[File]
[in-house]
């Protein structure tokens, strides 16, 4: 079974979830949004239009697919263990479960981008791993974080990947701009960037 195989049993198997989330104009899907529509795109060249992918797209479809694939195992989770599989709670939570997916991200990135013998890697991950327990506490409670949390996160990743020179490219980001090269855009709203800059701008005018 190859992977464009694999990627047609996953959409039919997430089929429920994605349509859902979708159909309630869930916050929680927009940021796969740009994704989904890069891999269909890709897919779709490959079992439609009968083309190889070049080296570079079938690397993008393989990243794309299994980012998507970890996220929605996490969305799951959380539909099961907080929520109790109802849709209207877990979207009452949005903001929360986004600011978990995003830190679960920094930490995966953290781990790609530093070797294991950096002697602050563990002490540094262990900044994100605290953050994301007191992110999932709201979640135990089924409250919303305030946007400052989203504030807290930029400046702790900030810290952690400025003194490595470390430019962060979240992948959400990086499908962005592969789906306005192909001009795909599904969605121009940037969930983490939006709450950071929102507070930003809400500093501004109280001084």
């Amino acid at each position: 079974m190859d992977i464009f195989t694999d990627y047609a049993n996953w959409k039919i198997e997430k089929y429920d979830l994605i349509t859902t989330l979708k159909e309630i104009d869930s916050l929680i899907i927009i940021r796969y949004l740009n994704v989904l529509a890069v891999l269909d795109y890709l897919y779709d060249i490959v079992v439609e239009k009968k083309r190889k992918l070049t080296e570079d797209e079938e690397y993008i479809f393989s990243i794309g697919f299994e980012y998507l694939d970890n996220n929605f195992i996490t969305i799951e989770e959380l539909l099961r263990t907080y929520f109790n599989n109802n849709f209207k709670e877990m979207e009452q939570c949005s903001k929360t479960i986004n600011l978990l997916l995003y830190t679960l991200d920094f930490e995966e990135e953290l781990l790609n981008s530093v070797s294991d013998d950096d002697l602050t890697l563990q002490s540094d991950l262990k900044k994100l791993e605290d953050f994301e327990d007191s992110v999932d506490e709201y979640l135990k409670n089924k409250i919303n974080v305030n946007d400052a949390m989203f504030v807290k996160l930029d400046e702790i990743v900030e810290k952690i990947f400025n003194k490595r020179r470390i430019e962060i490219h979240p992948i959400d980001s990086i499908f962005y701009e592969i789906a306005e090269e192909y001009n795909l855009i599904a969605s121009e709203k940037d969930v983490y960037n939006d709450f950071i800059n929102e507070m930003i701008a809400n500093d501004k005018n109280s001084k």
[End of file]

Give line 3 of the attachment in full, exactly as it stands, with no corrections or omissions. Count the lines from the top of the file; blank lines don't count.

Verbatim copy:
């Amino acid at each position: 079974m190859d992977i464009f195989t694999d990627y047609a049993n996953w959409k039919i198997e997430k089929y429920d979830l994605i349509t859902t989330l979708k159909e309630i104009d869930s916050l929680i899907i927009i940021r796969y949004l740009n994704v989904l529509a890069v891999l269909d795109y890709l897919y779709d060249i490959v079992v439609e239009k009968k083309r190889k992918l070049t080296e570079d797209e079938e690397y993008i479809f393989s990243i794309g697919f299994e980012y998507l694939d970890n996220n929605f195992i996490t969305i799951e989770e959380l539909l099961r263990t907080y929520f109790n599989n109802n849709f209207k709670e877990m979207e009452q939570c949005s903001k929360t479960i986004n600011l978990l997916l995003y830190t679960l991200d920094f930490e995966e990135e953290l781990l790609n981008s530093v070797s294991d013998d950096d002697l602050t890697l563990q002490s540094d991950l262990k900044k994100l791993e605290d953050f994301e327990d007191s992110v999932d506490e709201y979640l135990k409670n089924k409250i919303n974080v305030n946007d400052a949390m989203f504030v807290k996160l930029d400046e702790i990743v900030e810290k952690i990947f400025n003194k490595r020179r470390i430019e962060i490219h979240p992948i959400d980001s990086i499908f962005y701009e592969i789906a306005e090269e192909y001009n795909l855009i599904a969605s121009e709203k940037d969930v983490y960037n939006d709450f950071i800059n929102e507070m930003i701008a809400n500093d501004k005018n109280s001084k």